SSH authentication with Azure Active Directory

Secure Shell (SSH) is a network protocol that provides encryption for operating network services securely over an unsecured network. It's commonly used in Unix-based systems such as Linux. SSH replaces the Telnet protocol, which doesn't provide encryption in an unsecured network.

Azure Active Directory (Azure AD) provides a virtual machine (VM) extension for Linux-based systems that run on Azure. It also provides a client extension that integrates with the Azure CLI and the OpenSSH client.

You can use SSH authentication with Active Directory when you're:

  • Working with Linux-based VMs that require remote command-line sign-in.

  • Running remote commands in Linux-based systems.

  • Securely transferring files in an unsecured network.

Components of the system 

The following diagram shows the process of SSH authentication with Azure AD:

Diagram of Azure AD with the SSH protocol.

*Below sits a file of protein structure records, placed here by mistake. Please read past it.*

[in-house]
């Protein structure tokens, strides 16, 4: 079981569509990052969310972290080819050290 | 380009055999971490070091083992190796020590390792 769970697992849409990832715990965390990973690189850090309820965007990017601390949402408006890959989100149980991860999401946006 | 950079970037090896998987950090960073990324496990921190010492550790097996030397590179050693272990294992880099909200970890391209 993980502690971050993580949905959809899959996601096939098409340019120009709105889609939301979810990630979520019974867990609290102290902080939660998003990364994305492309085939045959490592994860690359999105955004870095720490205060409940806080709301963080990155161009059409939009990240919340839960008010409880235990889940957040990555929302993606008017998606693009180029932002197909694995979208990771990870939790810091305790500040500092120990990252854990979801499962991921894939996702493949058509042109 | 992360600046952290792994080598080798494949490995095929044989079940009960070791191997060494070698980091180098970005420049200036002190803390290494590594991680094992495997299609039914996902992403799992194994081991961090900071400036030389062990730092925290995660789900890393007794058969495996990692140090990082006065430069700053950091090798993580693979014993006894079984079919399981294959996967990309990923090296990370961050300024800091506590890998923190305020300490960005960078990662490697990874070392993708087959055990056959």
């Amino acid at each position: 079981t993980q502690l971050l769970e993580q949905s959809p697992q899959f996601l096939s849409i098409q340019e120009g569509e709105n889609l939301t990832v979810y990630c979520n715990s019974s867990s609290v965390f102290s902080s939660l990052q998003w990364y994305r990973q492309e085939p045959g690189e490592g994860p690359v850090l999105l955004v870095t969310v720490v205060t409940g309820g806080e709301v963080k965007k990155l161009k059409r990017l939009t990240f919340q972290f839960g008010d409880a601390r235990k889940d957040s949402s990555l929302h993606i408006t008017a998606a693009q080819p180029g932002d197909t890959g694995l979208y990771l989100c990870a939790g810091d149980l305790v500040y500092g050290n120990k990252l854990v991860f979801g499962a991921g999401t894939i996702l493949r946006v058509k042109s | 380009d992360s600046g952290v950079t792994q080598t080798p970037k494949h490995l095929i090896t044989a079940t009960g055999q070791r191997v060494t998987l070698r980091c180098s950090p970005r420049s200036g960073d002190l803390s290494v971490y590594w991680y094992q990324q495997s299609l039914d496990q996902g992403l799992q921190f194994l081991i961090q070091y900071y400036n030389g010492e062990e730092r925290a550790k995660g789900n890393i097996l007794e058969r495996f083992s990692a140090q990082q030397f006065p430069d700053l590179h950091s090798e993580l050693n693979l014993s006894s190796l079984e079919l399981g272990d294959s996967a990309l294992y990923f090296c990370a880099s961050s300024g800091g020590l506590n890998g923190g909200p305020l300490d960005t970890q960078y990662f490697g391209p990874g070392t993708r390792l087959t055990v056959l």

The system includes the following components:

  • User: The user starts the Azure CLI and the SSH client to set up a connection with the Linux VMs. The user also provides credentials for authentication.

  • Azure CLI: The user interacts with the Azure CLI to start a session with Azure AD, request short-lived OpenSSH user certificates from Azure AD, and start the SSH session.

  • Web browser: The user opens a browser to authenticate the Azure CLI session. The browser communicates with the identity provider (Azure AD) to securely authenticate and authorize the user.

  • OpenSSH client: The Azure CLI (or the user) uses the OpenSSH client to start a connection to the Linux VM.

  • Azure AD: Azure AD authenticates the identity of the user and issues short-lived OpenSSH user certificates to the Azure CLI client.

  • Linux VM: The Linux VM accepts the OpenSSH user certificate and provides a successful connection.

Next steps